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Why you should care about Flemish

Eurostat map illustrating regional differences in data

Zoomed-in view of map showing regional indicators

When clients approach me for a translation into Dutch, my first question is always “Do you require Dutch for the Netherlands, Dutch for Belgium, or both?”.

Most of the time, it’s an easy answer. The decision to translate usually stems from a specific need and is part of a well-thought-out strategy. A letter meant for employees in the Netherlands needs to appeal to Dutch speakers there, and terms and conditions that need to be published on a Belgian website should fit the circumstances in Flanders.

Sometimes, however, it turns out that the question of “Dutch and/or Flemish” has not been considered in the planning stage or has simply been ignored. This is often because decision-makers have focused on the Netherlands and seem to have forgotten about Flanders.

In a way, this is to be expected. After all, Dutch is mainly spoken by Dutch people, who live in the Netherlands. The fact that Dutch is also spoken by 6.5 million Flemish people, and that this variant of the language is not exactly the same, can be easy to overlook. Moreover, many companies approach translation and localisation with languages in mind, rather than looking at regions and countries. From that perspective, there often is room for only one version per language. For Dutch, that’s often the version that is specifically written for a Netherlands-based audience.

But it often only takes a limited investment to adapt the resulting translation into a version that speaks to an audience in the other region – less than is needed to translate into a completely separate language.

 

Can this added investment pay off? Let’s see.

A translation meant for the Netherlands can reach about 17.1 million people, compared to around 6.5 million in Flanders. In both the Netherlands and Flanders, around 60% of those are included in the “active population”.

Gross domestic product per capita (expressed in ‘PPS’, which is a unit that accounts for price differences in the different countries) in 2018 was 39,744 euros PPS in the Netherlands and 39,148 euro PPS in Flanders.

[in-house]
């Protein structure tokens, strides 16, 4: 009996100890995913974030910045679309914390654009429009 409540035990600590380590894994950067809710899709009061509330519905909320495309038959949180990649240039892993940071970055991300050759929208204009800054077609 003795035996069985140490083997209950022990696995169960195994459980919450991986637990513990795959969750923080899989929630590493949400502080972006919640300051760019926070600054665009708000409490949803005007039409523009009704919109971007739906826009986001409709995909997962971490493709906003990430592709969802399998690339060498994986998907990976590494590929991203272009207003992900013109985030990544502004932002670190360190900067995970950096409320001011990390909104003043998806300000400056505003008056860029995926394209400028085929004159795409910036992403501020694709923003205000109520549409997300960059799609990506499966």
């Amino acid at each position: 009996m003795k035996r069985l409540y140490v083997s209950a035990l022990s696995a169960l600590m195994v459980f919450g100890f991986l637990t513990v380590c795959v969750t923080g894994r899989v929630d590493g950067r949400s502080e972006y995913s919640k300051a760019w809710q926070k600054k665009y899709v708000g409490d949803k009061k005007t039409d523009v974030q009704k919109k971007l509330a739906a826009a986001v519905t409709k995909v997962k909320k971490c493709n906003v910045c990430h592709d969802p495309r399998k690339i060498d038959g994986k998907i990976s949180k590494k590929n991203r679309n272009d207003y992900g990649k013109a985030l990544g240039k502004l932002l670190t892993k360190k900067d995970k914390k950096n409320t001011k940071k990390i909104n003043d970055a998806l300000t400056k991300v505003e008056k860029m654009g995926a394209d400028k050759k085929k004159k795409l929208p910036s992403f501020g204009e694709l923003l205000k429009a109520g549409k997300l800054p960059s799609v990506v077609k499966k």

Per capita purchasing power is slightly higher in Flanders than it is in the Netherlands (18,823 euros in the Netherlands compared to 19,753 in Belgium and 16,878 on average in the EU).

And if you buy and sell online, it is a good idea to keep in mind that e-commerce is quite a bit more popular in the Netherlands than it is in Belgium. In the Netherlands, around 78% of the adult population uses e-commerce, compared to about 65% in Flanders.

 

These are not exact figures, partly because datasets are often created per country. As such, information about Flanders, being a region in Belgium, cannot always easily be compared to Dutch national statistics.

They do, however, allow for this conclusion: companies who invest in translating their materials into Dutch for the Netherlands and fail to pay attention to Flanders (or the other way around) risk ignoring a significant segment of potential clients and business partners that can otherwise be relatively easily incorporated into their marketing strategies.

Adapting your Dutch text for Flanders can be a very smart decision.

 

So, how do you include both the Netherlands and Flanders in your translation and localisation strategy? Is it important to have two versions of your Dutch materials – one suited for the Netherlands, and one suited for Flanders?

It depends.

On the one hand, there are a lot of cultural differences between Flemish and Dutch people. Unsurprisingly, this is also reflected in a different style and use of certain words and expressions. A text that is specifically written for a Dutch audience doesn’t sound quite right to Flemish people, and vice versa. In other words, you can’t just use a translation that is geared towards one region and expect it to be perfectly suitable for the other.

On the other hand, Dutch as used in Flanders is still fundamentally the same language as Dutch used in the Netherlands. Both use more or less the same dictionary and grammar rules, and especially in written text, the differences are not insurmountable. What has been written by a Dutch author is generally easily understood (but not necessarily embraced) by a Flemish reader, and the other way around.

We also need to consider that the very real differences between the two variants are not equally important in every type of text. In marketing, for example, you will obviously need a different approach towards Dutch and Flemish customers. Privacy policies, on the other hand, can quite often be made to fit both regions.

In practice, this means that you will need to create completely different versions for some types of materials (such as marketing, but also some types of legal texts), but you can limit yourself to adapting your materials for other types of text (a cookie policy, or a letter to your employees). Often, it is even possible to write one version that is sufficiently “culturally neutral” for both audiences.

 

Not sure what approach you should take? Consider consulting your translation partner from an early stage. Based on the kind of materials you would like to have translated and your reasons for doing so, I will be happy to advise you on the best course of action for you and your business.

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